We all know that nursing can be a fulfilling and lifelong career! As previously mentioned in my blog post Time for a Change: Alternatives to Bedside Nursing and How to Get There, nurses have a diverse arrangement of specialties to pursue. Nevertheless, these careers can have different educational requirements beyond the Associate Degree of Nursing (ADN) or Baccalaureate Degree of Nursing (BSN) required for the bedside nurse or mid-level management. Aside from career aspirations, some nurses just want to gain more knowledge or expertise in a particular field. Therefore, I wanted to breakdown some choices for advanced degrees that you may or may not have considered for your bright future in nursing!
Nurses can get a masters or doctorate in whatever they desire, including things seemingly unrelated such as social work, psychology, communications, or information technology. As long as they have the right prerequisites and eligibility set forth by the graduate program, they can even be an expert basket-weaver if they wanted! However, the following degrees are the most commonly sought after while maintaining a nursing credential.
Masters of Science in Nursing (MSN)
The most common advanced nursing degree is the MSN. If you look on any job posting for nursing management, clinical nurse specialist, or instructor, you would find that the MSN is a requirement. This degree can be broken down further into specialties including Nursing Education, Adult-Gerontology, Family Health, and Psychiatric Health. Also, if you were thinking of becoming a Nurse Practitioner or Certified Registered Nurse Anesthetist (CRNA), the MSN may be the right choice for you.
Masters of Science in Public Health (MSPH) or Masters in Public Health (MPH)
The MPH/MSPH degree can open up so many avenues beyond the typical nursing practice. As someone with a MPH degree, I get asked all of the time, “Why did you choose to get a MPH instead of a MSN?” I knew that I wanted to broaden my skillset outside of the bedside, but in other areas that could impact a community of people collectively rather than individually. The MPH/MSPH degree offers concentrations including Epidemiology (the study of the incidence and control of diseases), Global Health, Occupational and Environmental Health, Maternal and Child Health, and Public Health Practice. Many physicians even get an MPH/MSPH degree concurrently while in medical school to help better understand and serve their patient populations.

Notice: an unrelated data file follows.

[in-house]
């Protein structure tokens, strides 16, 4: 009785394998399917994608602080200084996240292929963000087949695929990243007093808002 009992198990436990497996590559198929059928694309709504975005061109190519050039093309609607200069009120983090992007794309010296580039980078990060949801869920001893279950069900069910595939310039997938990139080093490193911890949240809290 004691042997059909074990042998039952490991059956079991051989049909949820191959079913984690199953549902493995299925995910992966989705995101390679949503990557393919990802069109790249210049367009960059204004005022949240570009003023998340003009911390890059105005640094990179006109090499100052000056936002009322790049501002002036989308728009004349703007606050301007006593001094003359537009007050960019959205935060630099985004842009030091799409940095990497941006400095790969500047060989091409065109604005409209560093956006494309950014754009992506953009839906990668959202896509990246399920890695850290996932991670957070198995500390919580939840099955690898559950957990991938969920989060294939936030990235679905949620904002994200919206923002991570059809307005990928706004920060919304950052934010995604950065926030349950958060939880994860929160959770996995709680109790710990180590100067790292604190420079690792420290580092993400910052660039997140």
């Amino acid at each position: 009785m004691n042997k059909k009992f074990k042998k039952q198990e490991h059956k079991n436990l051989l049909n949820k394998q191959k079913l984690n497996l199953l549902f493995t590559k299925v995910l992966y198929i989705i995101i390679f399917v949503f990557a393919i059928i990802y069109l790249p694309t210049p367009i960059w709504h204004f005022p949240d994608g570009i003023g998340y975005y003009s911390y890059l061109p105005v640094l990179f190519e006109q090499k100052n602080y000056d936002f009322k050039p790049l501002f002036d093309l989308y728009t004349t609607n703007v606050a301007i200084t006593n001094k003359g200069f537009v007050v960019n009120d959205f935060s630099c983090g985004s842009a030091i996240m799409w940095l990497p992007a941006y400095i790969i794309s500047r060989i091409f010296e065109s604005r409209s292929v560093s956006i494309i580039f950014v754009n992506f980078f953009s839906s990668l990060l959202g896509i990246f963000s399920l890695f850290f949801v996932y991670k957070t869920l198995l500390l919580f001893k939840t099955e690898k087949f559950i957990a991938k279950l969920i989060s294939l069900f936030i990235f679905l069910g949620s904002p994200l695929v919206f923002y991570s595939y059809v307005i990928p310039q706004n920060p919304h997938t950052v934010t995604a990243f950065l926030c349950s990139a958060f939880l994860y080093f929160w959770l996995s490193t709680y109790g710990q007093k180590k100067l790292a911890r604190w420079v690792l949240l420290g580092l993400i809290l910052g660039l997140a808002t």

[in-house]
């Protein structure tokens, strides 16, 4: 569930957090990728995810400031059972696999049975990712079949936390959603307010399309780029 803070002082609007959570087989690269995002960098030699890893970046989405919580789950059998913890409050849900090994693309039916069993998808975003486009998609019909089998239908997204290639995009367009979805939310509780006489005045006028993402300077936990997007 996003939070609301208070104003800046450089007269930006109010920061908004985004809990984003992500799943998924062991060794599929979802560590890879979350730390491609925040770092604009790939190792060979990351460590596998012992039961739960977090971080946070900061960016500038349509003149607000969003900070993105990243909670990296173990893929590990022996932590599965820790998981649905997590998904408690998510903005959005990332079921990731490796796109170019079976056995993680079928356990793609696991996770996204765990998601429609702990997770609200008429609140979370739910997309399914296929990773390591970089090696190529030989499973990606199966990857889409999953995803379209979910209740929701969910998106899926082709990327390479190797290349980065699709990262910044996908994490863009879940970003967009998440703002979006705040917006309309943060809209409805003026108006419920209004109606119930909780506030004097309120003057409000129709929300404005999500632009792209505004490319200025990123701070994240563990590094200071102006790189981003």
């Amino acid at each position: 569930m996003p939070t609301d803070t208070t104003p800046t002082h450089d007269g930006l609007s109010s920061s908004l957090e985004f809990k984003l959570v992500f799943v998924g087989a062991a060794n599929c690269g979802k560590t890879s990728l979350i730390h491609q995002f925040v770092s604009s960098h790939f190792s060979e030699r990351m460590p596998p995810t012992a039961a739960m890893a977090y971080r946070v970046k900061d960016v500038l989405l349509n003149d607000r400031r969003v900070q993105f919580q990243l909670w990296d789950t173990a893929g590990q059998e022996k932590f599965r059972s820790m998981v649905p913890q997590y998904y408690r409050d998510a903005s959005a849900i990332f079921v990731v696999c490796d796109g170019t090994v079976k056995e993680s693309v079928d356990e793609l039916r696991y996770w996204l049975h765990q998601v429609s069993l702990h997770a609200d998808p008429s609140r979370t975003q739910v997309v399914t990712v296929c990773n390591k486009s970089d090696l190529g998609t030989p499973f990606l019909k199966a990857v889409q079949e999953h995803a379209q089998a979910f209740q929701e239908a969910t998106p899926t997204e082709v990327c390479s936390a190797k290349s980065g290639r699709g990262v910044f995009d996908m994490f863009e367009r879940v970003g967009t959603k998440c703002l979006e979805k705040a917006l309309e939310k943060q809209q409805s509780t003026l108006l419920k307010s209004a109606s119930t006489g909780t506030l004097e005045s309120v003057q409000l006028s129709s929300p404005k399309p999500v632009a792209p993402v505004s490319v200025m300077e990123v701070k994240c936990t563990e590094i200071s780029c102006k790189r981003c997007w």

Masters of Heath Administration (MHA), Masters of Public Administration (MPA), or Masters of Business Administration (MBA)
Do you have a knack for healthcare AND business? If you are interested in health policies, organizational leadership, or health insurance as a VP, director, or manager, you may want to look into obtaining a MHA, MPA, or a MBA. While they may be separate degrees with particular requirements, they share similar methods that integrate health services and business disciplines like marketing, operations, and economics. These degrees are perfect if you want increased job responsibilities in local, state, or federal governmental agencies, non-profit organizations, or even in your own healthcare business!
Doctorate of Nursing Practice (DNP) or PhD
The DNP or PhD are both considered terminal degrees in nursing. The DNP is utilized more by practitioners and focuses on several specialties involved in the direct care of patients. Most nurse practitioner programs are now requiring a DNP instead of just the MSN to prepare graduates for the most advanced independent clinical practice. Therefore, they now offer “bridge” programs, such as MSN to DNP or BSN to DNP programs. This gives recent undergrads or MSN students a straight path to obtain a DNP. On the other hand, the PhD focuses more on theory and research that helps to advance science, practice, and health policy. Many PhD recipients are seen as the innovators and leaders of the nursing profession, which is why many go on to teach, research, and lead at top universities, health systems, and governmental agencies.
Many nurses feel that the only next step beyond beside nursing is to be a nurse practitioner, which is now leading to an influx of NP students, competitive programs, and a saturated job market. Therefore, I would encourage those who want to pursue an advance degree to first figure out what their interests are. There is no reason to spend both your precious time and money on a degree that you don’t plan to use or for a career that you can’t stand. Once you figure that out, find out which program best suites your needs, including what the program costs or if it offers in-person or online classes. Other things to consider are capstone projects, internships, clinicals, dissertations, and qualifying examinations associated with the program. These should ultimately be factored into your time management, work-life balance, and budget. Hopefully, by the end of your journey, you would have not only delved into your passion, but come out as a health expert in America’s most trusted profession.
Featured photo by Jasmine Coro on Unsplash